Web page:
tomac, was assigned the duty of guarding the line of the river and the communications of the army.
Preparations for crossing were pushed on during the 20th, positions for artillery were selected, the guns were brought up, the pontons were within reach a short distance back from the river, and it was determined to make the passage on the following morning.
But during the night a terrible storm came on, and then each man felt that the move was ended.
It was a wild Walpurgis night, such as Goethe paints in the Faust.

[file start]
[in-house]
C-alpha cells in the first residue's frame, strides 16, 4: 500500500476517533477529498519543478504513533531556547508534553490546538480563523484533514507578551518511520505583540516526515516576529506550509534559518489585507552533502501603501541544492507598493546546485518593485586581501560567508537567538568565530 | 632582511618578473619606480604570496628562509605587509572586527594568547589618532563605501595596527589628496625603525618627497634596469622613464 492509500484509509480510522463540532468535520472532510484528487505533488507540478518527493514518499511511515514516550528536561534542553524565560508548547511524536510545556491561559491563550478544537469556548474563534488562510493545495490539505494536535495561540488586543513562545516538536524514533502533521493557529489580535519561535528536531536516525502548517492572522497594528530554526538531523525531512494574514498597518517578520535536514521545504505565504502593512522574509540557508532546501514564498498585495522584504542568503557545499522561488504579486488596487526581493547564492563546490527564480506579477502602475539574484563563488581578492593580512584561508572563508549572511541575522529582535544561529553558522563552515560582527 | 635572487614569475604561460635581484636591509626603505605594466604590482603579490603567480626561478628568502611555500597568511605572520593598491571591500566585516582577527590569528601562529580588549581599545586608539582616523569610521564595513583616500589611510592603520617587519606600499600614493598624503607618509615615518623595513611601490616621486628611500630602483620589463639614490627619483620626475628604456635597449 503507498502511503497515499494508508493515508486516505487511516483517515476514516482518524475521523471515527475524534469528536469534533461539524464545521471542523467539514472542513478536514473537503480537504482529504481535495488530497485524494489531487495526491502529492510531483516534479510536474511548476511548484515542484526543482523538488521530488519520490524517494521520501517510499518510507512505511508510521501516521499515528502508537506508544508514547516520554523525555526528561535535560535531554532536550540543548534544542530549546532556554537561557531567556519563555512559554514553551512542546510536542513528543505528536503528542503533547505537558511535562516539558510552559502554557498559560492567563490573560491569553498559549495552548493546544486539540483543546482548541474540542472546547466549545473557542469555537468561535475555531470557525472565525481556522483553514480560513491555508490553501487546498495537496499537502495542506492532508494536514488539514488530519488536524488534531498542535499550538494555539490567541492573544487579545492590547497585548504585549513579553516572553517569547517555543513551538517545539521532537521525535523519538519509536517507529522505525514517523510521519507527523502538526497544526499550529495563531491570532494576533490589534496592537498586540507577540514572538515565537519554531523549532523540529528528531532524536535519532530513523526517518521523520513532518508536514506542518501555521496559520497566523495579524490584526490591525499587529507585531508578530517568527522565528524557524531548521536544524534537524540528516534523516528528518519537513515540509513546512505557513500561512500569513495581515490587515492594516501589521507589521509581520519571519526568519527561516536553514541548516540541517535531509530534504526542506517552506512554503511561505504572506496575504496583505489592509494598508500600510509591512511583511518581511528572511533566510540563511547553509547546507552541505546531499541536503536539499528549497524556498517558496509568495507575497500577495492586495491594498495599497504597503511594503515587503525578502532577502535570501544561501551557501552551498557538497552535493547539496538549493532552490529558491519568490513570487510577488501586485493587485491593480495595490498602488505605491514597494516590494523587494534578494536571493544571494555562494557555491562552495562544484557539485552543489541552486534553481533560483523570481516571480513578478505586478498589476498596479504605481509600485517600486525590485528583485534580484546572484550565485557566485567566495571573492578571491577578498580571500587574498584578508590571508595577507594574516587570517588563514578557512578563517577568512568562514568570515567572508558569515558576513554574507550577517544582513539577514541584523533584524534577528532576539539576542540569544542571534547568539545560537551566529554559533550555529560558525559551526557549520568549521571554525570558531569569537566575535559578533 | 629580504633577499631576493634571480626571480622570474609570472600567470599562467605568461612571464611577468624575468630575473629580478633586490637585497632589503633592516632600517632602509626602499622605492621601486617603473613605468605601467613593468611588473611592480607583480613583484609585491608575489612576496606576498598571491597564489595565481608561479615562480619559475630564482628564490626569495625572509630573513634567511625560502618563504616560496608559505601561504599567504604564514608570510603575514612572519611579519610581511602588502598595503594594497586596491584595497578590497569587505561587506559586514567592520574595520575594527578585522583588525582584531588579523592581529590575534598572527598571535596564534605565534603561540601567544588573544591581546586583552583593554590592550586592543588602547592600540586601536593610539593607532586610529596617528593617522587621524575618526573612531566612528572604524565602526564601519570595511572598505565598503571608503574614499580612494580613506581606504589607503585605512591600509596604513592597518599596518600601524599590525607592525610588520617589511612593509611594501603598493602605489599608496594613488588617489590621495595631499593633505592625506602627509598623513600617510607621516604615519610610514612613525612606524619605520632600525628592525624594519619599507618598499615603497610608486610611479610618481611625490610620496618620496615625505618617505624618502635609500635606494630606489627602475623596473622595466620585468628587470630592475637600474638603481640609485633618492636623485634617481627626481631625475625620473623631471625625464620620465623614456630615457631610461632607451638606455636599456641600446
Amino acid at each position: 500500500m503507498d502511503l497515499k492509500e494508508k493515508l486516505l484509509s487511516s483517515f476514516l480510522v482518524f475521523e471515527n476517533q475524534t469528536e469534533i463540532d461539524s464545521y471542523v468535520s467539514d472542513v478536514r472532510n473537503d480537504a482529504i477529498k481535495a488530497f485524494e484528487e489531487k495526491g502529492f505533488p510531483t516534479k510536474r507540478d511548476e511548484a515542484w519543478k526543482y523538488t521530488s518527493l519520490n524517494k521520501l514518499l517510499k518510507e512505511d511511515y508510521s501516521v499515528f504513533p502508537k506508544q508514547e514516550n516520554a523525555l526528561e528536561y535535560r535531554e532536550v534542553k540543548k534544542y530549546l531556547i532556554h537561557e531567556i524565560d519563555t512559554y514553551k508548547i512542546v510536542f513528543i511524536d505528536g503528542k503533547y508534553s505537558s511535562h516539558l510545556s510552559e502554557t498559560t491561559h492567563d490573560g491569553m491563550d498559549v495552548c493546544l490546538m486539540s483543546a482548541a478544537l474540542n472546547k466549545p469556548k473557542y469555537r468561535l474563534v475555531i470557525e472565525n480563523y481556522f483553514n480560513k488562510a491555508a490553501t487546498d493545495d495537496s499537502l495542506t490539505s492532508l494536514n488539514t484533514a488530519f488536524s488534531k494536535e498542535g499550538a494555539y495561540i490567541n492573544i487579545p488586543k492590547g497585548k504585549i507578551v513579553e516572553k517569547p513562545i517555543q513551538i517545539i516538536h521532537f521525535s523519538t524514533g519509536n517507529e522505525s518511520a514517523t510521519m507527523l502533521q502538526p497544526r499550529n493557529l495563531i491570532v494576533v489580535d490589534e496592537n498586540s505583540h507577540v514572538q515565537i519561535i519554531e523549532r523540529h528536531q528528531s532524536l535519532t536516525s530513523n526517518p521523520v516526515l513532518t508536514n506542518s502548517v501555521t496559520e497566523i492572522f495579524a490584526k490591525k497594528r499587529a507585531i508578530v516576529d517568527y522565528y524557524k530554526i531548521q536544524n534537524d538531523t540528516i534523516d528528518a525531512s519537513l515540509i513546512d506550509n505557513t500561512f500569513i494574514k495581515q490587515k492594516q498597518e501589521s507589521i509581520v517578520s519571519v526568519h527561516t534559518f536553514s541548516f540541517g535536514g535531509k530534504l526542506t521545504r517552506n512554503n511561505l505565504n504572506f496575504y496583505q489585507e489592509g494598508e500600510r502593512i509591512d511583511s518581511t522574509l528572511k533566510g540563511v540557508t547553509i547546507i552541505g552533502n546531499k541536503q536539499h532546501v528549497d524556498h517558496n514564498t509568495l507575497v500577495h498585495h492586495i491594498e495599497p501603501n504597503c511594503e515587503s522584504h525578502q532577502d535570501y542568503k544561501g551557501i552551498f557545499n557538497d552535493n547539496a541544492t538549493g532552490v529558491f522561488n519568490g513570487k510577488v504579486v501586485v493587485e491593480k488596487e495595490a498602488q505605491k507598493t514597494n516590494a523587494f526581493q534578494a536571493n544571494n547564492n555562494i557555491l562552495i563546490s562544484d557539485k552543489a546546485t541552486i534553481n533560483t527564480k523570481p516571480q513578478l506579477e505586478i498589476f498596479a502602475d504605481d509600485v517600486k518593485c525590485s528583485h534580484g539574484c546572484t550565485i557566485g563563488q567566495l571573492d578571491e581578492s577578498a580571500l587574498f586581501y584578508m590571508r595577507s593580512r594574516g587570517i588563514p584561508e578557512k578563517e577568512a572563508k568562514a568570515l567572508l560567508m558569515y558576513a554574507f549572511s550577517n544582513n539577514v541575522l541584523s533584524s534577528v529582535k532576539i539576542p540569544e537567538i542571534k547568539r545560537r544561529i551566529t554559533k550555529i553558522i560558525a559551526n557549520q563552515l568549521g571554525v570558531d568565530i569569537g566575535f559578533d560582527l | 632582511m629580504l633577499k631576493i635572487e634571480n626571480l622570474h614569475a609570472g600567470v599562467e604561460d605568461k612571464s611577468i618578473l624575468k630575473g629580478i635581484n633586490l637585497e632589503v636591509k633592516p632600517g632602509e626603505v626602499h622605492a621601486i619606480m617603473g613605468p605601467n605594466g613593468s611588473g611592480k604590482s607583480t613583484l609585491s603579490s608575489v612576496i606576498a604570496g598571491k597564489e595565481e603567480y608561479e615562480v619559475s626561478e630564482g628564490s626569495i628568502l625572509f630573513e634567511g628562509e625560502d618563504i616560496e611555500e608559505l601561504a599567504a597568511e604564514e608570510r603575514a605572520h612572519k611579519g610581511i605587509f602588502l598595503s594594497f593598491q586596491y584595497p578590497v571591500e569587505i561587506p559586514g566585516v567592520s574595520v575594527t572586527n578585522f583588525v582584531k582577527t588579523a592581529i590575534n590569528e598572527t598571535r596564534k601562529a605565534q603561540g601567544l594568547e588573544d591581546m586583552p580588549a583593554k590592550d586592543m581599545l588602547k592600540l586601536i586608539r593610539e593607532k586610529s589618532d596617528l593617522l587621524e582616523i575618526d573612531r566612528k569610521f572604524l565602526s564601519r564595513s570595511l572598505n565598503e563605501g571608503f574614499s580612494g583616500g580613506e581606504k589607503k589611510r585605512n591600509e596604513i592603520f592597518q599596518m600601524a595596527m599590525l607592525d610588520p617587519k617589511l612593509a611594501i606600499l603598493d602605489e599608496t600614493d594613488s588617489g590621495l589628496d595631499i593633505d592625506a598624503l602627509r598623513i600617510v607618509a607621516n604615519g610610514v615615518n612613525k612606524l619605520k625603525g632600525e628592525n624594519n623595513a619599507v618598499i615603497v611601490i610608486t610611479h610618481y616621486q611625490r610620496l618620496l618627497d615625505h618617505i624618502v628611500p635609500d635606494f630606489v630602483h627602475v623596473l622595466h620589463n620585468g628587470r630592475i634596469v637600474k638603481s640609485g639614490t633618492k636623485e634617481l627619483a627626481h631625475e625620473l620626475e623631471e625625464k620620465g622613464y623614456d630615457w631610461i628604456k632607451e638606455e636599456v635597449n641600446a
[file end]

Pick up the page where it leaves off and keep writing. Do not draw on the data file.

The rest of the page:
Yet there was brave work done during its hours, for the guns were hauled painfully up the heights and placed in their positions, and the pontons were drawn down nearer to the river.
But it was already seen to be a hopeless task; for the clayey roads and fields, under the influence of the rain, had become bad beyond all former experience, and by daylight, when the boats should all have been on the banks ready to slide down into the water, but fifteen had been gotten up—